Therein lies the new hope—Justice, after eighteen hundred years of impotent Charity. Ah! in a thousand years from now, when Catholicism will be naught but a very ancient superstition of the past, how amazed men will be to think that their ancestors were able to endure that religion of torture and nihility!
He [Muffat] experienced a sense of pleasure mingled with remorse, the sort of pleasure peculiar to those Catholics whom the fear of hell spurs on to commit sin.
Her son would be incomparably handsome, good and powerful. He would be the expected Messiah; it is fortunate for humanity that all mothers have this pathetic faith, without it mankind would not have the ever-renascent strength to go on living.
He [Eugène Rougon] believed exclusively in himself; where another saw reasons, Rougon possessed convictions; he subordinated everything to the incessant aggrandisement of his own ego. Despite being utterly devoid of real self-indulgence, he nevertheless indulged in secret orgies of supreme power.
Kings may usurp thrones, republics may be established, but the town scarcely stirs. Plassan sleeps while Paris fights.
Men were springing up, a black avenging host was slowly germinating in the furrows, thrusting upward for the harvests of future ages. And very soon their germination would crack the earth asunder.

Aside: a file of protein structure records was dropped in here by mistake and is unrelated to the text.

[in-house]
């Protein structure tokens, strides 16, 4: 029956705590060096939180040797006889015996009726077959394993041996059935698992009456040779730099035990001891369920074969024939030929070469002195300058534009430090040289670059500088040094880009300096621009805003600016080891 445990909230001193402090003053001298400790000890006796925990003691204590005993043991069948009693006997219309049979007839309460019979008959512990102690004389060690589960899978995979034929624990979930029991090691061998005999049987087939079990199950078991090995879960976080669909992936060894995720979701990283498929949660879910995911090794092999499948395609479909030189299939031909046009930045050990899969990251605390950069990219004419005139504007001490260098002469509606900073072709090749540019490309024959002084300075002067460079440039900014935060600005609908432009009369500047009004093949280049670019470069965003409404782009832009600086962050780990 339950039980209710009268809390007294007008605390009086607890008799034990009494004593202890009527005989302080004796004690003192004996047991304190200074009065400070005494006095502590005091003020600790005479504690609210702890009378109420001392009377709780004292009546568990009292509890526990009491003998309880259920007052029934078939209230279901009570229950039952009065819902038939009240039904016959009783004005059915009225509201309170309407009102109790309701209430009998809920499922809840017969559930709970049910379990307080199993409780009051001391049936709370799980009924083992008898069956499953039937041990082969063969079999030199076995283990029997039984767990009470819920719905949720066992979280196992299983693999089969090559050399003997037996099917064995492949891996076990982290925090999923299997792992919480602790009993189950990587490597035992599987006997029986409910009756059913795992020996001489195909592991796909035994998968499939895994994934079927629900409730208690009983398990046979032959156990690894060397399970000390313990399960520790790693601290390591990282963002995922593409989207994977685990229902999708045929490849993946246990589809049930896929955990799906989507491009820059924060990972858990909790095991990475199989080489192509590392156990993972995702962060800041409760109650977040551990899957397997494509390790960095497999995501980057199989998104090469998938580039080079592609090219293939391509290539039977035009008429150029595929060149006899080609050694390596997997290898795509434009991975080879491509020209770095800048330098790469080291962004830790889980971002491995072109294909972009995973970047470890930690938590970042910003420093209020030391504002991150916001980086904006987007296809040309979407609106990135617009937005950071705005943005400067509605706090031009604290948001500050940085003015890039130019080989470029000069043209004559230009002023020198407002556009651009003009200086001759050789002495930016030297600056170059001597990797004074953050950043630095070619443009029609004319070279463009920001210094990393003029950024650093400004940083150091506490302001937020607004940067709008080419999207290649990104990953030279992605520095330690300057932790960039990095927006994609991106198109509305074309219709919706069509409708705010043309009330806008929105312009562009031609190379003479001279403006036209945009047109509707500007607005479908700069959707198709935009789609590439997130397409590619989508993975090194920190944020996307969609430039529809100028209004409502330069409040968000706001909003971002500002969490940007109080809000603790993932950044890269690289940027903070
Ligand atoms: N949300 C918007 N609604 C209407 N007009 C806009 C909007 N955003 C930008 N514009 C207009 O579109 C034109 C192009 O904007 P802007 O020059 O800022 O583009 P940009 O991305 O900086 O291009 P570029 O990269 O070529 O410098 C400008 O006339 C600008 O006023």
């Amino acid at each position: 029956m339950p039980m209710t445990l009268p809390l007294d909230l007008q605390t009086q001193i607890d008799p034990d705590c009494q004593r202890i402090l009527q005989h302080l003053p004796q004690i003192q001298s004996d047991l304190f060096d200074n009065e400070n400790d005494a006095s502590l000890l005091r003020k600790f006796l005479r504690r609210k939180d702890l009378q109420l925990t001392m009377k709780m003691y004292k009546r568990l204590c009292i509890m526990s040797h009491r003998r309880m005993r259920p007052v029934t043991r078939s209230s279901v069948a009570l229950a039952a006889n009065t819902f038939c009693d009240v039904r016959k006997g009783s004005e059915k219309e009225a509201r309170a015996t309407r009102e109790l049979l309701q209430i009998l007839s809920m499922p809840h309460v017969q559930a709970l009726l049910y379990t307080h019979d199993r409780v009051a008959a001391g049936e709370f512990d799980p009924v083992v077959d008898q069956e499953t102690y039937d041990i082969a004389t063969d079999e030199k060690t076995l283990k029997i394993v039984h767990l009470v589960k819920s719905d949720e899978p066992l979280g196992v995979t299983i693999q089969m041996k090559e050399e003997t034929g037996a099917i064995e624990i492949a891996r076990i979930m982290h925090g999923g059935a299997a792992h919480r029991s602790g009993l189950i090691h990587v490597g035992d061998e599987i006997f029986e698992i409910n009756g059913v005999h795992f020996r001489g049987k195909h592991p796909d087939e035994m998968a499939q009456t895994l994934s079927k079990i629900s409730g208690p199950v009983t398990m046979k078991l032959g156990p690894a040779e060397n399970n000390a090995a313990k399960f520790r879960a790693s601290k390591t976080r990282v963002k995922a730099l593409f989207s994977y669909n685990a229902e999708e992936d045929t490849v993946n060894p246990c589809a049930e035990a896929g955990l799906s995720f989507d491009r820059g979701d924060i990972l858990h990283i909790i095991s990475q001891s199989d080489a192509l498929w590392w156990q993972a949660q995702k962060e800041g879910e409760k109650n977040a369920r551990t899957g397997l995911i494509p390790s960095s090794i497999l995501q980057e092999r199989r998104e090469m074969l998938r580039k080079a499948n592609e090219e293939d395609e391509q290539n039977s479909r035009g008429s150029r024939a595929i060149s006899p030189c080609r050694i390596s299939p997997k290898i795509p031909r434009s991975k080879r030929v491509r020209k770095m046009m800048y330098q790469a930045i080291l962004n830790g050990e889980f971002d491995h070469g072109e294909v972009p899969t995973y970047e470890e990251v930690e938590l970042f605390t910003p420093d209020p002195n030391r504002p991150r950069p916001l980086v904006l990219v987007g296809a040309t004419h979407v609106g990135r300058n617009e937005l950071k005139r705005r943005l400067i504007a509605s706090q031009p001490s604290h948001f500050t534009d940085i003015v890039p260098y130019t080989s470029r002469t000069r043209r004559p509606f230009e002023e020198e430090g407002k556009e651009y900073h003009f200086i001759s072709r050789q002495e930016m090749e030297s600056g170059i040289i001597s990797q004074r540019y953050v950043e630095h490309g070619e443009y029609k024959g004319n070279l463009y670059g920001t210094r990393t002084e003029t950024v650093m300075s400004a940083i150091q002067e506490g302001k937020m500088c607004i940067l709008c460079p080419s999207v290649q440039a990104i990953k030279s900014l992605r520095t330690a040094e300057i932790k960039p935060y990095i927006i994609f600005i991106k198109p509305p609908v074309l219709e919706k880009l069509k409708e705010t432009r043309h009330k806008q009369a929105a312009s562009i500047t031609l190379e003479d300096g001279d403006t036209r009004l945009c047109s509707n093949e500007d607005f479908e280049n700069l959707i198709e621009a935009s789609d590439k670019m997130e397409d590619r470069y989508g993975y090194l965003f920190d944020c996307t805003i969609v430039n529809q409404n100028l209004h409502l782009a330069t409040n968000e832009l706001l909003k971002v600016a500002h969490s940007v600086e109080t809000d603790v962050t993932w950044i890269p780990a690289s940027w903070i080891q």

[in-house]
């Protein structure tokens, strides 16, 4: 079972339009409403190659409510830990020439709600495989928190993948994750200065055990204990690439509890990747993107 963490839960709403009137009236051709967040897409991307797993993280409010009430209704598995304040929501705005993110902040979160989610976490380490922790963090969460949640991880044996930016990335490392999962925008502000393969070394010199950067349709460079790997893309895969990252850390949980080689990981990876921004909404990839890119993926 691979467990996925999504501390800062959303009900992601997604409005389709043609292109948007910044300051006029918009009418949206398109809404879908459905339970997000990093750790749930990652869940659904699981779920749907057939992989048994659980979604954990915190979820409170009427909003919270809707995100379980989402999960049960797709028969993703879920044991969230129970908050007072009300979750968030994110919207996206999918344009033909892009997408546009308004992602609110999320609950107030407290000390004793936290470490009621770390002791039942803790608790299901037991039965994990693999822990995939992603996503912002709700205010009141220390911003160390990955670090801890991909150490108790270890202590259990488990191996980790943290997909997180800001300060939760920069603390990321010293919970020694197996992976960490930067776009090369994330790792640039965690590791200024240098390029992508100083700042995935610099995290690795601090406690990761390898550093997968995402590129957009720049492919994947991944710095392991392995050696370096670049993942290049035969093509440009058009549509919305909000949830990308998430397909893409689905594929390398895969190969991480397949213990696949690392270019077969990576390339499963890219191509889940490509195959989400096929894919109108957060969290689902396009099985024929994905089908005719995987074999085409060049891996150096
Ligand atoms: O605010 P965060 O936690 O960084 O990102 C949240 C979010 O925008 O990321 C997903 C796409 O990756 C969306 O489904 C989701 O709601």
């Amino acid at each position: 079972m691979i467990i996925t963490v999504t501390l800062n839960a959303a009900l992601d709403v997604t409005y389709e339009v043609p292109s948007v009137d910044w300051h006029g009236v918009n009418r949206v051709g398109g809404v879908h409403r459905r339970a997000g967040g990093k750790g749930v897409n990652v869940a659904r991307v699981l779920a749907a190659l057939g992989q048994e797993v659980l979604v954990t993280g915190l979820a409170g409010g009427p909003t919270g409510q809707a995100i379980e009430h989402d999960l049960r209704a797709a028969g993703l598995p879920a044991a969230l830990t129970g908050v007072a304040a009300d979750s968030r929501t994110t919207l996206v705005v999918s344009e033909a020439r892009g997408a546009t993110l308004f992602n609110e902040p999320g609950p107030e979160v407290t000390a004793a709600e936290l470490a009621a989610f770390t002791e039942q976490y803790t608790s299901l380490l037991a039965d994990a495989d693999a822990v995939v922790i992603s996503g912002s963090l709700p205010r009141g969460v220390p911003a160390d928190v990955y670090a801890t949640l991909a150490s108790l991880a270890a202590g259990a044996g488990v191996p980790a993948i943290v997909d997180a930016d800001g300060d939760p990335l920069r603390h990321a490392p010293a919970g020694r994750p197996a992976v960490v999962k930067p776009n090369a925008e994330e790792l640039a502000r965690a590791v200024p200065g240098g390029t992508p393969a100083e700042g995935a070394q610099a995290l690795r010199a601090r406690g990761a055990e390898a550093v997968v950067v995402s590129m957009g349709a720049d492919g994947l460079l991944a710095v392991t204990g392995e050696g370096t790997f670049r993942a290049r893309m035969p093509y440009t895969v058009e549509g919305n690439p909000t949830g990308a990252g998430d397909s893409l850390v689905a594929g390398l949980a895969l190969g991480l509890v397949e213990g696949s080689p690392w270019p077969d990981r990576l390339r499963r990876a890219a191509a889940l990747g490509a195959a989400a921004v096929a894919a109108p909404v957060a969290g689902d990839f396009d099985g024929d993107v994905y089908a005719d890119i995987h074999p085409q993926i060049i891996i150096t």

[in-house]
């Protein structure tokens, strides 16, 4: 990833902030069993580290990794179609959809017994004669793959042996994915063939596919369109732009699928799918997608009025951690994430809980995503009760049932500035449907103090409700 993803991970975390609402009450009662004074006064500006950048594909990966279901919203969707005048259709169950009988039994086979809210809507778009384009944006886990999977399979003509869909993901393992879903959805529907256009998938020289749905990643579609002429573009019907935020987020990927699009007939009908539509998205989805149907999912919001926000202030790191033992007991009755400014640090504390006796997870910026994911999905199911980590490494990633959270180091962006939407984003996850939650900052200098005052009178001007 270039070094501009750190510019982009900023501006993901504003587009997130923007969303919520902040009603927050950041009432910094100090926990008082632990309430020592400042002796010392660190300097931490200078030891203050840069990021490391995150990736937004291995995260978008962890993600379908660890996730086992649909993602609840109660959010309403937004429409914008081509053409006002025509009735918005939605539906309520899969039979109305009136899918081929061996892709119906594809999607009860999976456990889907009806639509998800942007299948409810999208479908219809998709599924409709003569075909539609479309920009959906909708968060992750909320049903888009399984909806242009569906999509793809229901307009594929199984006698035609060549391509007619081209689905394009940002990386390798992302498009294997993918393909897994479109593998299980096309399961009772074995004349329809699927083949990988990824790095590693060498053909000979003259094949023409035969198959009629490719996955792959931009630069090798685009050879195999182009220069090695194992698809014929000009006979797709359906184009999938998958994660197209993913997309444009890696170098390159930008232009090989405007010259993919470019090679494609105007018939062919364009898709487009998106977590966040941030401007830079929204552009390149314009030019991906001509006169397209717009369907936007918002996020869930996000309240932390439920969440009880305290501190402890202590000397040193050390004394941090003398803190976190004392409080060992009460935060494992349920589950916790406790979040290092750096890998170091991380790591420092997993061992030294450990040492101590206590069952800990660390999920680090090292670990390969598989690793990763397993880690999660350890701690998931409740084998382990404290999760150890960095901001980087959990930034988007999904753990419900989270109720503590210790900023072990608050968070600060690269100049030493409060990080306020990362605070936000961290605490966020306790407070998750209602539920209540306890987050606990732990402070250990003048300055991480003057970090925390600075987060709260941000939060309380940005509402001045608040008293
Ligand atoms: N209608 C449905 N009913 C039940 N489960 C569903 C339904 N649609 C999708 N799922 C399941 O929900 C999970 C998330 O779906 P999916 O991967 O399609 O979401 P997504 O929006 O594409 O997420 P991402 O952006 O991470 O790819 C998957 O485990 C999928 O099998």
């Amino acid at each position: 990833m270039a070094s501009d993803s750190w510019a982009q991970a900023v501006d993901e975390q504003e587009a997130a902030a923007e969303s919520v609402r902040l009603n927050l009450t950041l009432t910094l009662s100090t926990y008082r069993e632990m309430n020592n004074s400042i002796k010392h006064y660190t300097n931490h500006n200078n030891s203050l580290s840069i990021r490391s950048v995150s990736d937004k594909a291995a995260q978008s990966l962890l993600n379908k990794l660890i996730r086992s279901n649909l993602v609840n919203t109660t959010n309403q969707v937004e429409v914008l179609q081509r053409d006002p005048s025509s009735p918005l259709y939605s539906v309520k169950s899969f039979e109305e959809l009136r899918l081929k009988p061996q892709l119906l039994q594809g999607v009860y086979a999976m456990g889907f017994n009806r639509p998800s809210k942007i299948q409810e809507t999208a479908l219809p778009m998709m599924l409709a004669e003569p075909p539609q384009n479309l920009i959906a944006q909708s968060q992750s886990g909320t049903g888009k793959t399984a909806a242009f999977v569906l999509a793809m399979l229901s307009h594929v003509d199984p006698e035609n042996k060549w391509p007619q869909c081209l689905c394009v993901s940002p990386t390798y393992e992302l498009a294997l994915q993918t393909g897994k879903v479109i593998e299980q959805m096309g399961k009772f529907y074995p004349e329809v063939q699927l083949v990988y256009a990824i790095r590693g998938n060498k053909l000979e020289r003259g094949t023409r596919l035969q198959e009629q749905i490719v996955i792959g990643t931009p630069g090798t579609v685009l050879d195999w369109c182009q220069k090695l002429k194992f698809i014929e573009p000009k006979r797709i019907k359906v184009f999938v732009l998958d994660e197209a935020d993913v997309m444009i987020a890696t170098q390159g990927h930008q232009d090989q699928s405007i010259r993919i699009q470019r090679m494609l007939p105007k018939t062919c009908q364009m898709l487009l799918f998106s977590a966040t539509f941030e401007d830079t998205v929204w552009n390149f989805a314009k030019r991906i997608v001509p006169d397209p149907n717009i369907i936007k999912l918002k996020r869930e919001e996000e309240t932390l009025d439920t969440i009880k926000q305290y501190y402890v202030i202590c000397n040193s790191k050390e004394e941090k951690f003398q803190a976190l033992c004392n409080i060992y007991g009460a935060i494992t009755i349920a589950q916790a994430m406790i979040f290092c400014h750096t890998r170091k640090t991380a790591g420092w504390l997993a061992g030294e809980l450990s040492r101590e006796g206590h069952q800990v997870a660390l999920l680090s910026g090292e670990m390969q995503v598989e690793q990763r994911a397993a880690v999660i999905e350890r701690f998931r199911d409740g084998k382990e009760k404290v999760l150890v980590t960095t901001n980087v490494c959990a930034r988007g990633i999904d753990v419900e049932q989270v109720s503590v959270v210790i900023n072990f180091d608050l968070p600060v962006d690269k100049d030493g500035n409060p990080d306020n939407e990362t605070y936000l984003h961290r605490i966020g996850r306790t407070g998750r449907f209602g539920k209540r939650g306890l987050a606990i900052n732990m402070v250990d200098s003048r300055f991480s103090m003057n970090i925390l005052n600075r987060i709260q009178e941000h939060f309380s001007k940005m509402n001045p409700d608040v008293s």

A new dynasty is never founded without a struggle. Blood makes good manure. It will be a good thing for the Rougon family to be founded on a massacre, like many illustrious families.--Monsieur de Carnavant
She might have liked to try to strangle him with those slender fingers of hers, but she wanted to make a job of it and this great patience with which she waited for her claws to grow was in itself a form of enjoyment.
His remorse was purely physical. Only his body, strained nerves, and cowering flesh were afraid of the drowned man. Conscience played no part in his terrors, and he had not the slightest regret about killing Camille; in his moments of calm, when the spectre was not present, he would have committed the murder over again had he thought his interests required it.
With other women he had not been able to touch their flesh without experiencing the desire to devour it, as though ravenous with an abominable hunger to butcher them. But this one, could he then love her, and not kill her?
As if one killed by calculation! A person kills only from an impulse that springs from his blood and sinews, from the vestiges of ancient struggles, from the need to live and the joy of being strong.